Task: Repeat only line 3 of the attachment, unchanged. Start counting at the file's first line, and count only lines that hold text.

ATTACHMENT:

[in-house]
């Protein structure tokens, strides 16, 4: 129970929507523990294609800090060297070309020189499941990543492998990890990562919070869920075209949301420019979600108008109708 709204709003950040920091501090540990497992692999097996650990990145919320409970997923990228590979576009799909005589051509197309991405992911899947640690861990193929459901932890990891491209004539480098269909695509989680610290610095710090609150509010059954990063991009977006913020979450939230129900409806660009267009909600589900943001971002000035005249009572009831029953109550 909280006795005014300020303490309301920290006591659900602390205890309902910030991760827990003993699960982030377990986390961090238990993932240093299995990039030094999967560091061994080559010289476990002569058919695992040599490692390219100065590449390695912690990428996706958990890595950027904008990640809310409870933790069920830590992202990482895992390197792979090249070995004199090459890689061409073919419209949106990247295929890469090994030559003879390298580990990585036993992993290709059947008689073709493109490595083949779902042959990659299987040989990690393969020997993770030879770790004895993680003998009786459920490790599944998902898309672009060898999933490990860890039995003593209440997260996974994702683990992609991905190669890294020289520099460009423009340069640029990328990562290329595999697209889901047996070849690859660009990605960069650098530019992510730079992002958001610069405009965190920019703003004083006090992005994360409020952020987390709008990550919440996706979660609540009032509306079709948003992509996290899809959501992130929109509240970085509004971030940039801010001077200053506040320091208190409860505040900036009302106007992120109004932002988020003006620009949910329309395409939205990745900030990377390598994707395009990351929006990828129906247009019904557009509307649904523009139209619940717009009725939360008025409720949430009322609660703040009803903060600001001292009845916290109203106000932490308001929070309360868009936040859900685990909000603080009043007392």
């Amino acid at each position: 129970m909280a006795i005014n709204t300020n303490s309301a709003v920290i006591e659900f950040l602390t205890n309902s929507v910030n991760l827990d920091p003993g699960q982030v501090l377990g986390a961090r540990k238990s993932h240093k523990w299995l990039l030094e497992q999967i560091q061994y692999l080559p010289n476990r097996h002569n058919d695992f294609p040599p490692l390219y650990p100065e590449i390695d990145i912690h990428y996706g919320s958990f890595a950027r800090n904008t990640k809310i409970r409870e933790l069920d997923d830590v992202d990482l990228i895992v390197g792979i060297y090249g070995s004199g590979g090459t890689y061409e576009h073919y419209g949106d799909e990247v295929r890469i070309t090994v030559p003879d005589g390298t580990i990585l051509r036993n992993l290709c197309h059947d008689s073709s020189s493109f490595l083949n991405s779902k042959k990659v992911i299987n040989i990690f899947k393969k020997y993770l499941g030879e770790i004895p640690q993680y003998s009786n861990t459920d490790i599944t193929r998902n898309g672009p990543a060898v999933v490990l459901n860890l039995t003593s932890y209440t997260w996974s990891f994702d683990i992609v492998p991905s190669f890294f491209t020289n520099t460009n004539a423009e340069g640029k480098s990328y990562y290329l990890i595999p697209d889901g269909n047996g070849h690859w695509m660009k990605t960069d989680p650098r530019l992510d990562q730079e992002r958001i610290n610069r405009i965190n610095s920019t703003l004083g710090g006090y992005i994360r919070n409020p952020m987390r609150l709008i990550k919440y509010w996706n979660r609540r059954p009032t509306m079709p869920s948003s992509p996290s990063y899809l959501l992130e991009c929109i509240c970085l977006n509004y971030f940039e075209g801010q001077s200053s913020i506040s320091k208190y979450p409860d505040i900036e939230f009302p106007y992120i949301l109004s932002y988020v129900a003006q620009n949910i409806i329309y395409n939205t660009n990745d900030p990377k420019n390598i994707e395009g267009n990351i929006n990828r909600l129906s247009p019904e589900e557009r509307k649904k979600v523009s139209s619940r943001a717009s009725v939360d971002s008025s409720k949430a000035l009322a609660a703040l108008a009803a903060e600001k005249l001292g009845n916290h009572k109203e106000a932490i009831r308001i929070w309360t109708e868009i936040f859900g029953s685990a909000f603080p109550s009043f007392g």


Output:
């Amino acid at each position: 129970m909280a006795i005014n709204t300020n303490s309301a709003v920290i006591e659900f950040l602390t205890n309902s929507v910030n991760l827990d920091p003993g699960q982030v501090l377990g986390a961090r540990k238990s993932h240093k523990w299995l990039l030094e497992q999967i560091q061994y692999l080559p010289n476990r097996h002569n058919d695992f294609p040599p490692l390219y650990p100065e590449i390695d990145i912690h990428y996706g919320s958990f890595a950027r800090n904008t990640k809310i409970r409870e933790l069920d997923d830590v992202d990482l990228i895992v390197g792979i060297y090249g070995s004199g590979g090459t890689y061409e576009h073919y419209g949106d799909e990247v295929r890469i070309t090994v030559p003879d005589g390298t580990i990585l051509r036993n992993l290709c197309h059947d008689s073709s020189s493109f490595l083949n991405s779902k042959k990659v992911i299987n040989i990690f899947k393969k020997y993770l499941g030879e770790i004895p640690q993680y003998s009786n861990t459920d490790i599944t193929r998902n898309g672009p990543a060898v999933v490990l459901n860890l039995t003593s932890y209440t997260w996974s990891f994702d683990i992609v492998p991905s190669f890294f491209t020289n520099t460009n004539a423009e340069g640029k480098s990328y990562y290329l990890i595999p697209d889901g269909n047996g070849h690859w695509m660009k990605t960069d989680p650098r530019l992510d990562q730079e992002r958001i610290n610069r405009i965190n610095s920019t703003l004083g710090g006090y992005i994360r919070n409020p952020m987390r609150l709008i990550k919440y509010w996706n979660r609540r059954p009032t509306m079709p869920s948003s992509p996290s990063y899809l959501l992130e991009c929109i509240c970085l977006n509004y971030f940039e075209g801010q001077s200053s913020i506040s320091k208190y979450p409860d505040i900036e939230f009302p106007y992120i949301l109004s932002y988020v129900a003006q620009n949910i409806i329309y395409n939205t660009n990745d900030p990377k420019n390598i994707e395009g267009n990351i929006n990828r909600l129906s247009p019904e589900e557009r509307k649904k979600v523009s139209s619940r943001a717009s009725v939360d971002s008025s409720k949430a000035l009322a609660a703040l108008a009803a903060e600001k005249l001292g009845n916290h009572k109203e106000a932490i009831r308001i929070w309360t109708e868009i936040f859900g029953s685990a909000f603080p109550s009043f007392g």